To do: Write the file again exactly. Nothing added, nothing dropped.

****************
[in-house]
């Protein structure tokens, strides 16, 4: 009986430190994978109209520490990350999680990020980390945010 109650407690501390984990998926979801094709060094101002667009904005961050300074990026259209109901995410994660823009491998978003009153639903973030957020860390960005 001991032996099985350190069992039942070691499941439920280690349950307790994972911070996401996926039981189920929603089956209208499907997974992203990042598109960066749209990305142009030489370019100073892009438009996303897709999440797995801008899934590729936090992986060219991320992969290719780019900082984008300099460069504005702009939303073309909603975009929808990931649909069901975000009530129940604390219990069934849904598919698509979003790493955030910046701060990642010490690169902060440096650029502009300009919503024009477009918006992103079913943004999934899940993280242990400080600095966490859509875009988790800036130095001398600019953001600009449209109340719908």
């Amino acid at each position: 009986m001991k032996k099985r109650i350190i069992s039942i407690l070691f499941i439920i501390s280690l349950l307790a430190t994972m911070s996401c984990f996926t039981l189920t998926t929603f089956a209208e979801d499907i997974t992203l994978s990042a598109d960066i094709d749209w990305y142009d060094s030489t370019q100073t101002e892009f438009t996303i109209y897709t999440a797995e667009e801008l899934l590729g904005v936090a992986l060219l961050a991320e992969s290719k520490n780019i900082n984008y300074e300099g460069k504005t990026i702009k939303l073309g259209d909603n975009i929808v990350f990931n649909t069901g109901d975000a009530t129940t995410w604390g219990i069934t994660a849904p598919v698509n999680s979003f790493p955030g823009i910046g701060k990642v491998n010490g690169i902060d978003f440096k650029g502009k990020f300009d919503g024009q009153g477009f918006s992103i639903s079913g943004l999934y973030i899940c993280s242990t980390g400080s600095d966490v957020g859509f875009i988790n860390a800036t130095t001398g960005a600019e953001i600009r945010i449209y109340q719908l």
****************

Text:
[in-house]
């Protein structure tokens, strides 16, 4: 009986430190994978109209520490990350999680990020980390945010 109650407690501390984990998926979801094709060094101002667009904005961050300074990026259209109901995410994660823009491998978003009153639903973030957020860390960005 001991032996099985350190069992039942070691499941439920280690349950307790994972911070996401996926039981189920929603089956209208499907997974992203990042598109960066749209990305142009030489370019100073892009438009996303897709999440797995801008899934590729936090992986060219991320992969290719780019900082984008300099460069504005702009939303073309909603975009929808990931649909069901975000009530129940604390219990069934849904598919698509979003790493955030910046701060990642010490690169902060440096650029502009300009919503024009477009918006992103079913943004999934899940993280242990400080600095966490859509875009988790800036130095001398600019953001600009449209109340719908």
């Amino acid at each position: 009986m001991k032996k099985r109650i350190i069992s039942i407690l070691f499941i439920i501390s280690l349950l307790a430190t994972m911070s996401c984990f996926t039981l189920t998926t929603f089956a209208e979801d499907i997974t992203l994978s990042a598109d960066i094709d749209w990305y142009d060094s030489t370019q100073t101002e892009f438009t996303i109209y897709t999440a797995e667009e801008l899934l590729g904005v936090a992986l060219l961050a991320e992969s290719k520490n780019i900082n984008y300074e300099g460069k504005t990026i702009k939303l073309g259209d909603n975009i929808v990350f990931n649909t069901g109901d975000a009530t129940t995410w604390g219990i069934t994660a849904p598919v698509n999680s979003f790493p955030g823009i910046g701060k990642v491998n010490g690169i902060d978003f440096k650029g502009k990020f300009d919503g024009q009153g477009f918006s992103i639903s079913g943004l999934y973030i899940c993280s242990t980390g400080s600095d966490v957020g859509f875009i988790n860390a800036t130095t001398g960005a600019e953001i600009r945010i449209y109340q719908l």